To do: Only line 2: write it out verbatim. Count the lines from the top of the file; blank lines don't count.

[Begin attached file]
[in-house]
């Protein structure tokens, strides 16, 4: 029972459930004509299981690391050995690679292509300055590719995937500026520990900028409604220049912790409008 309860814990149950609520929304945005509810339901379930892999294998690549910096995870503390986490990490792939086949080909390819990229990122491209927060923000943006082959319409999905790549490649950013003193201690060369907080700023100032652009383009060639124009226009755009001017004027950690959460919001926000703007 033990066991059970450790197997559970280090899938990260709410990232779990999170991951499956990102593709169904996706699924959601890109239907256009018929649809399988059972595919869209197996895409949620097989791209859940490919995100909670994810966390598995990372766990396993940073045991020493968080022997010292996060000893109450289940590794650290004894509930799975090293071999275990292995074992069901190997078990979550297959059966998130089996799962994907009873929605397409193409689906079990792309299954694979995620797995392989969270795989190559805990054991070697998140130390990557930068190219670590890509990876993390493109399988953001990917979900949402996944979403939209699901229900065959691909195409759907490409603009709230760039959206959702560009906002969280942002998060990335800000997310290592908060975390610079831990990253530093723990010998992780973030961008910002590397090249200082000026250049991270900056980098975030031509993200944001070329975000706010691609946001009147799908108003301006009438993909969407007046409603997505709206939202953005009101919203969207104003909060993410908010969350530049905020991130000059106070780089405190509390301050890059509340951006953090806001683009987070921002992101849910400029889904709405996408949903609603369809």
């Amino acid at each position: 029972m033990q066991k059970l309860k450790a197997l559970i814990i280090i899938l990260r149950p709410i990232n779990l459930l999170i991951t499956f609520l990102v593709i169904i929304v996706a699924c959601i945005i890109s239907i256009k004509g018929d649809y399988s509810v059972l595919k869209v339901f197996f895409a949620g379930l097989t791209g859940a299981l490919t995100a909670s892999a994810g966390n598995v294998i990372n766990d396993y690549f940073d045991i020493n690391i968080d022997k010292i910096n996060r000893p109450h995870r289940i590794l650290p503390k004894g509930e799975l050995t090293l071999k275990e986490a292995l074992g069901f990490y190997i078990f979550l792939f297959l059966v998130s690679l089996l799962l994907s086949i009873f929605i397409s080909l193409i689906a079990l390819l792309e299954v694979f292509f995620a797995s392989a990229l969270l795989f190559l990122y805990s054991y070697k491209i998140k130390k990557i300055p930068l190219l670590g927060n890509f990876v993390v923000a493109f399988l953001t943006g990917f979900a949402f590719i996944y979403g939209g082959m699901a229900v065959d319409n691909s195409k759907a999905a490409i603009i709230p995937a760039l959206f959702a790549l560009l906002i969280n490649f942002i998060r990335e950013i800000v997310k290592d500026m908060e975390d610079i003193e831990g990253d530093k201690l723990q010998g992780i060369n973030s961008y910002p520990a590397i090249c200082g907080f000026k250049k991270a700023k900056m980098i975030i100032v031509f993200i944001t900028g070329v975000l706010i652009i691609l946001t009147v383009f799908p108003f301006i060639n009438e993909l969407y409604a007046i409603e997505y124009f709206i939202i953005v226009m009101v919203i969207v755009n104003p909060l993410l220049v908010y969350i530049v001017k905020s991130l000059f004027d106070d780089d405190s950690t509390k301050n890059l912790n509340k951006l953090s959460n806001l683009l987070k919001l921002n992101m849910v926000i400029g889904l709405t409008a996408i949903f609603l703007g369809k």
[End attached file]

């Protein structure tokens, strides 16, 4: 029972459930004509299981690391050995690679292509300055590719995937500026520990900028409604220049912790409008 309860814990149950609520929304945005509810339901379930892999294998690549910096995870503390986490990490792939086949080909390819990229990122491209927060923000943006082959319409999905790549490649950013003193201690060369907080700023100032652009383009060639124009226009755009001017004027950690959460919001926000703007 033990066991059970450790197997559970280090899938990260709410990232779990999170991951499956990102593709169904996706699924959601890109239907256009018929649809399988059972595919869209197996895409949620097989791209859940490919995100909670994810966390598995990372766990396993940073045991020493968080022997010292996060000893109450289940590794650290004894509930799975090293071999275990292995074992069901190997078990979550297959059966998130089996799962994907009873929605397409193409689906079990792309299954694979995620797995392989969270795989190559805990054991070697998140130390990557930068190219670590890509990876993390493109399988953001990917979900949402996944979403939209699901229900065959691909195409759907490409603009709230760039959206959702560009906002969280942002998060990335800000997310290592908060975390610079831990990253530093723990010998992780973030961008910002590397090249200082000026250049991270900056980098975030031509993200944001070329975000706010691609946001009147799908108003301006009438993909969407007046409603997505709206939202953005009101919203969207104003909060993410908010969350530049905020991130000059106070780089405190509390301050890059509340951006953090806001683009987070921002992101849910400029889904709405996408949903609603369809």